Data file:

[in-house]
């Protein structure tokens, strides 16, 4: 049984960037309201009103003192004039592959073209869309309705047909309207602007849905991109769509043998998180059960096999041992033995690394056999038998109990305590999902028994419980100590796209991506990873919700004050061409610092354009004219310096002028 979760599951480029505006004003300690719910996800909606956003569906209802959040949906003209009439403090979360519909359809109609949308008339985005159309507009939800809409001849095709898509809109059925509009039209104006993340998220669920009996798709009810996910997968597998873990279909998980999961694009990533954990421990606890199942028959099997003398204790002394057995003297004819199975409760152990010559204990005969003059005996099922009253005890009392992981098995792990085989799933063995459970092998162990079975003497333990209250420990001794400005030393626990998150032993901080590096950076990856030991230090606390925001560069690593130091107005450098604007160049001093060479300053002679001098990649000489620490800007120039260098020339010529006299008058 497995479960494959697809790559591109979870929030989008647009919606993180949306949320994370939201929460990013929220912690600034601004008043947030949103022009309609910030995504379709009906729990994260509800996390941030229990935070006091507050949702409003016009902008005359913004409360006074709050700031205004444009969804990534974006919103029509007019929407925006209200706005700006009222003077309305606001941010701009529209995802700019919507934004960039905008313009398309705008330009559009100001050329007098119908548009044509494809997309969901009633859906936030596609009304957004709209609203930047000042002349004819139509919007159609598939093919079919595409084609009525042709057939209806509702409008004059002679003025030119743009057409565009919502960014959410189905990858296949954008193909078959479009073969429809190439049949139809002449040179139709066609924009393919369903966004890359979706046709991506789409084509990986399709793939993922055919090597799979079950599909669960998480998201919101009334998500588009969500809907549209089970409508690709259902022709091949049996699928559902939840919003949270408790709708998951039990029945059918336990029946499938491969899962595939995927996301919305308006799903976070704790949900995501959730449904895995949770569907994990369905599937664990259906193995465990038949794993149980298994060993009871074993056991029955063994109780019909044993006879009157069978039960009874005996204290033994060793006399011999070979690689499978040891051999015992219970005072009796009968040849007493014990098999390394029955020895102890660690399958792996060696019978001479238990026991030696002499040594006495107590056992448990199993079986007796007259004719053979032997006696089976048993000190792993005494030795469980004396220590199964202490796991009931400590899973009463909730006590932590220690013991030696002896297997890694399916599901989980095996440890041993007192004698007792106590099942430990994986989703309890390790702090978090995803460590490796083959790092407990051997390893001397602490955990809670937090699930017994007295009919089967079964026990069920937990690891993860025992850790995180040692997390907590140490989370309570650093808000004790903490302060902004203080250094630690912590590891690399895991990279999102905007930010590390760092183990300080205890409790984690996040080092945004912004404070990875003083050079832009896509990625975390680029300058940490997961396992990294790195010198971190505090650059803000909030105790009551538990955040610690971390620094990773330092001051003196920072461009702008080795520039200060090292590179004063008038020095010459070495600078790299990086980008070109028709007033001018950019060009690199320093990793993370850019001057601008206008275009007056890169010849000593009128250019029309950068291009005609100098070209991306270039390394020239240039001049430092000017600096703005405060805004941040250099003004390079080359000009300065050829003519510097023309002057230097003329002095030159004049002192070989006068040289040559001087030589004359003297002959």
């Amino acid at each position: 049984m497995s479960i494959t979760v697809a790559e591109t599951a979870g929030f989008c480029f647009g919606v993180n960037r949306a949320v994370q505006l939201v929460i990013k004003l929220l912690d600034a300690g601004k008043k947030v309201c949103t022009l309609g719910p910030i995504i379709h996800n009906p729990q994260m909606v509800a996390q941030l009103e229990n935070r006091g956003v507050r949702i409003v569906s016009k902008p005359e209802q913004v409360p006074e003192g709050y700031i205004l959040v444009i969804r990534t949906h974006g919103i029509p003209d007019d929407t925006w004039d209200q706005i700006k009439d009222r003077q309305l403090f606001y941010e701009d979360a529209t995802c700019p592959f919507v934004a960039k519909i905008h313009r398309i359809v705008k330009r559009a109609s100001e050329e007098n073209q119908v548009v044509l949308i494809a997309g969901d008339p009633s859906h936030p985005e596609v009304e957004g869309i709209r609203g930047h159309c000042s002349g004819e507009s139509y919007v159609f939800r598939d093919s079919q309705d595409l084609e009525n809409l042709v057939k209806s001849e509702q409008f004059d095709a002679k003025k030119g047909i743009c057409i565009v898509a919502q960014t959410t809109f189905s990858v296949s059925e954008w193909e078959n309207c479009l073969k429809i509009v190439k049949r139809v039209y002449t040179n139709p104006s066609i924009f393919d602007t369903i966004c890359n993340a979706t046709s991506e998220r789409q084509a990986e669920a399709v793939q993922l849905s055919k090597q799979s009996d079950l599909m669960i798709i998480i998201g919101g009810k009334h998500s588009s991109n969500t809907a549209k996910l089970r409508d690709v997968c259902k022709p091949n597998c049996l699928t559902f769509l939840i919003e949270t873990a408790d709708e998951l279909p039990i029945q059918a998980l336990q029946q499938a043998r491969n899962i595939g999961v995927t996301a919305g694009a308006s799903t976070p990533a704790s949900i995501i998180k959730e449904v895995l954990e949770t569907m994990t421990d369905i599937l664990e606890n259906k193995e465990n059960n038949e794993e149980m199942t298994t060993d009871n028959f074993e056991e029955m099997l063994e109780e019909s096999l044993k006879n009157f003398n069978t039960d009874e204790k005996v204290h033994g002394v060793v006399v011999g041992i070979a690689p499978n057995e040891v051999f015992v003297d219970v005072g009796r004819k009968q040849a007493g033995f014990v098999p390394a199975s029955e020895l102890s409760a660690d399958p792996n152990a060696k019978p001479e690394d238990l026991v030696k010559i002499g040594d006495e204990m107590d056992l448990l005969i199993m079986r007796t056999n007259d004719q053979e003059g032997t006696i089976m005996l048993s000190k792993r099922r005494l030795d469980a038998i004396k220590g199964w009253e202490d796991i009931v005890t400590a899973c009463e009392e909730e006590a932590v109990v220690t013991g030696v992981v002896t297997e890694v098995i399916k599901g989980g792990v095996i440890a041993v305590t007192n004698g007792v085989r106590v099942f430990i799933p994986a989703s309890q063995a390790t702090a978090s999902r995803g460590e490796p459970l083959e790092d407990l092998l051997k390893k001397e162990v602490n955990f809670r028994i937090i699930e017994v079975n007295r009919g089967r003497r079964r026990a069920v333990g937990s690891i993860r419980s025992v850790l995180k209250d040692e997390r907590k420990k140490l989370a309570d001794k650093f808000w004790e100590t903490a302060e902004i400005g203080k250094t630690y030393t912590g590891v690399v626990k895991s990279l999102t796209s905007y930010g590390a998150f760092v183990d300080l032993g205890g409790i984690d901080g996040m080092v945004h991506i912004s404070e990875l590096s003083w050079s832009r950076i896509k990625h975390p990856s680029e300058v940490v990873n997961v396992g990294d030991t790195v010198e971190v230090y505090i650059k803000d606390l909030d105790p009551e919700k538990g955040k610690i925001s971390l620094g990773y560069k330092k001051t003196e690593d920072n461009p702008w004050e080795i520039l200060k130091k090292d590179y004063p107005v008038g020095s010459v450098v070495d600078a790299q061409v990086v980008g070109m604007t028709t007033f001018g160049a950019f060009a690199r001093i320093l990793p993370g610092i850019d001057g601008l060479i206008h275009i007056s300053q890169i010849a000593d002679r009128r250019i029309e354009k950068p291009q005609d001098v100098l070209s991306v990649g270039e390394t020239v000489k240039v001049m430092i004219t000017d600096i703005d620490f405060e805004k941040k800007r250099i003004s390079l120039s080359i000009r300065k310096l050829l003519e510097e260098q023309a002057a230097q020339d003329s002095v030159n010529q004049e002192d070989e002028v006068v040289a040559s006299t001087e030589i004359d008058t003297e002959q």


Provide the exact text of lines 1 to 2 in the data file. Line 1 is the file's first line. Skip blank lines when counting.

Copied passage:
[in-house]
């Protein structure tokens, strides 16, 4: 049984960037309201009103003192004039592959073209869309309705047909309207602007849905991109769509043998998180059960096999041992033995690394056999038998109990305590999902028994419980100590796209991506990873919700004050061409610092354009004219310096002028 979760599951480029505006004003300690719910996800909606956003569906209802959040949906003209009439403090979360519909359809109609949308008339985005159309507009939800809409001849095709898509809109059925509009039209104006993340998220669920009996798709009810996910997968597998873990279909998980999961694009990533954990421990606890199942028959099997003398204790002394057995003297004819199975409760152990010559204990005969003059005996099922009253005890009392992981098995792990085989799933063995459970092998162990079975003497333990209250420990001794400005030393626990998150032993901080590096950076990856030991230090606390925001560069690593130091107005450098604007160049001093060479300053002679001098990649000489620490800007120039260098020339010529006299008058 497995479960494959697809790559591109979870929030989008647009919606993180949306949320994370939201929460990013929220912690600034601004008043947030949103022009309609910030995504379709009906729990994260509800996390941030229990935070006091507050949702409003016009902008005359913004409360006074709050700031205004444009969804990534974006919103029509007019929407925006209200706005700006009222003077309305606001941010701009529209995802700019919507934004960039905008313009398309705008330009559009100001050329007098119908548009044509494809997309969901009633859906936030596609009304957004709209609203930047000042002349004819139509919007159609598939093919079919595409084609009525042709057939209806509702409008004059002679003025030119743009057409565009919502960014959410189905990858296949954008193909078959479009073969429809190439049949139809002449040179139709066609924009393919369903966004890359979706046709991506789409084509990986399709793939993922055919090597799979079950599909669960998480998201919101009334998500588009969500809907549209089970409508690709259902022709091949049996699928559902939840919003949270408790709708998951039990029945059918336990029946499938491969899962595939995927996301919305308006799903976070704790949900995501959730449904895995949770569907994990369905599937664990259906193995465990038949794993149980298994060993009871074993056991029955063994109780019909044993006879009157069978039960009874005996204290033994060793006399011999070979690689499978040891051999015992219970005072009796009968040849007493014990098999390394029955020895102890660690399958792996060696019978001479238990026991030696002499040594006495107590056992448990199993079986007796007259004719053979032997006696089976048993000190792993005494030795469980004396220590199964202490796991009931400590899973009463909730006590932590220690013991030696002896297997890694399916599901989980095996440890041993007192004698007792106590099942430990994986989703309890390790702090978090995803460590490796083959790092407990051997390893001397602490955990809670937090699930017994007295009919089967079964026990069920937990690891993860025992850790995180040692997390907590140490989370309570650093808000004790903490302060902004203080250094630690912590590891690399895991990279999102905007930010590390760092183990300080205890409790984690996040080092945004912004404070990875003083050079832009896509990625975390680029300058940490997961396992990294790195010198971190505090650059803000909030105790009551538990955040610690971390620094990773330092001051003196920072461009702008080795520039200060090292590179004063008038020095010459070495600078790299990086980008070109028709007033001018950019060009690199320093990793993370850019001057601008206008275009007056890169010849000593009128250019029309950068291009005609100098070209991306270039390394020239240039001049430092000017600096703005405060805004941040250099003004390079080359000009300065050829003519510097023309002057230097003329002095030159004049002192070989006068040289040559001087030589004359003297002959």